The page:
News 05.04.24: Five Essential Articles from Around the Web

News 05.04.24: Five Essential Articles from Around the Web
News 05.04.24: Five Essential Articles from Around the Web
News 05.04.24: Five Essential Articles from Around the Web

When Leah started dating her first serious boyfriend, as a nineteen-year-old sophomore at Ohio State, she had very little sense that sex was supposed to feel good. (Leah is not her real name.) In the small town in central Ohio where she grew up, sex ed was basically like the version she remembered from the movie “Mean Girls”: “Don’t have sex, because you will get pregnant and die.”

With her college boyfriend, the sex was rough from the beginning. There was lots of choking and hitting; he would toss her around the bed “like a rag doll,” she told me, and then assure her, “This is how everyone has sex.” Because Leah had absorbed an understanding of sex in which the woman was supposed to be largely passive, she told herself that her role was to be “strong enough” to endure everything that felt painful and scary. When she was with other people, she found herself explaining away bruises and other marks on her body as the results of accidents. Once, she said to her boyfriend, “I guess you like it rough,” and he said, “No, all women like it like this.” And she thought, “O.K., then I guess I don’t know shit about myself.”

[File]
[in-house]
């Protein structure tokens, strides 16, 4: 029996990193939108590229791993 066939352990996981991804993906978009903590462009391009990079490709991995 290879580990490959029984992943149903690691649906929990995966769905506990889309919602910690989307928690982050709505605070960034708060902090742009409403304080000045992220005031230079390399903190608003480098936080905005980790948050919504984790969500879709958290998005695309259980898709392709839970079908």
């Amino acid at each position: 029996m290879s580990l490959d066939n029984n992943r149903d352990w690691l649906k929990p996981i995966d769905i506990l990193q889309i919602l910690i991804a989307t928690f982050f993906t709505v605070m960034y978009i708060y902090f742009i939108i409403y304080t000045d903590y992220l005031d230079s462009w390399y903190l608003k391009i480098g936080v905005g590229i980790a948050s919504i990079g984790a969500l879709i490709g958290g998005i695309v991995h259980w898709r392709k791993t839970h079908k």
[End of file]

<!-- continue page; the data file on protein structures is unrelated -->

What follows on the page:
Her boyfriend was popular on campus. “If you brought up his name,” she told me, “people would say, ‘Oh, my God, I love that guy.’ ” This unanimous social endorsement made it harder for her to doubt anything he said. But, in private, she saw glimpses of a darker side—stray comments barbed with cruelty, a certain cunning. He never drank, and, though in public he cited vague life-style reasons, in private he told her that he loved being fully in control around other people as they unravelled, grew messy, came undone. Girls, especially.

Sometimes, when they were having sex, Leah would get a strong gut feeling that what was happening wasn’t right. In these moments, she would feel overwhelmed by a self-protective impulse that drove her out of bed, naked and crying, to shut herself in the bathroom. What she remembers most clearly is not the fleeing, however, but the return: walking back to bed, still naked, and embarrassed about having “made a scene.” When she got back, her boyfriend would tell her, “You have to get it together. Maybe you should see someone.”